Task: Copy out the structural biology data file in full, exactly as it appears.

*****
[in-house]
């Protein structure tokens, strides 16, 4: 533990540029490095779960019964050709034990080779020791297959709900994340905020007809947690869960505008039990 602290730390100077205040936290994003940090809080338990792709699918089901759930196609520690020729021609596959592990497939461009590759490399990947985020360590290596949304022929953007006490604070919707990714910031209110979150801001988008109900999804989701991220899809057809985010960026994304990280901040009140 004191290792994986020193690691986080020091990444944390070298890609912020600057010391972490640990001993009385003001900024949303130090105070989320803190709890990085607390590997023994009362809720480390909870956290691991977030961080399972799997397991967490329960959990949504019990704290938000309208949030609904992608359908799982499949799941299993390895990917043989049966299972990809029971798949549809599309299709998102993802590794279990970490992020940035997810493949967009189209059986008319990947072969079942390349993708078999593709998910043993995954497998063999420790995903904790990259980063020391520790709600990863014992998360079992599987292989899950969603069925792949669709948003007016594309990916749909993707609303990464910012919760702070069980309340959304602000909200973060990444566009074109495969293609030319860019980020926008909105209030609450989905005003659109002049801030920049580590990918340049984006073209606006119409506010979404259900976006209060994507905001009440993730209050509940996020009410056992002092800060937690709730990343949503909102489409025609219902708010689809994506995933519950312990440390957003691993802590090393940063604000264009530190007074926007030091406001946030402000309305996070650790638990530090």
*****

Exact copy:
[in-house]
């Protein structure tokens, strides 16, 4: 533990540029490095779960019964050709034990080779020791297959709900994340905020007809947690869960505008039990 602290730390100077205040936290994003940090809080338990792709699918089901759930196609520690020729021609596959592990497939461009590759490399990947985020360590290596949304022929953007006490604070919707990714910031209110979150801001988008109900999804989701991220899809057809985010960026994304990280901040009140 004191290792994986020193690691986080020091990444944390070298890609912020600057010391972490640990001993009385003001900024949303130090105070989320803190709890990085607390590997023994009362809720480390909870956290691991977030961080399972799997397991967490329960959990949504019990704290938000309208949030609904992608359908799982499949799941299993390895990917043989049966299972990809029971798949549809599309299709998102993802590794279990970490992020940035997810493949967009189209059986008319990947072969079942390349993708078999593709998910043993995954497998063999420790995903904790990259980063020391520790709600990863014992998360079992599987292989899950969603069925792949669709948003007016594309990916749909993707609303990464910012919760702070069980309340959304602000909200973060990444566009074109495969293609030319860019980020926008909105209030609450989905005003659109002049801030920049580590990918340049984006073209606006119409506010979404259900976006209060994507905001009440993730209050509940996020009410056992002092800060937690709730990343949503909102489409025609219902708010689809994506995933519950312990440390957003691993802590090393940063604000264009530190007074926007030091406001946030402000309305996070650790638990530090």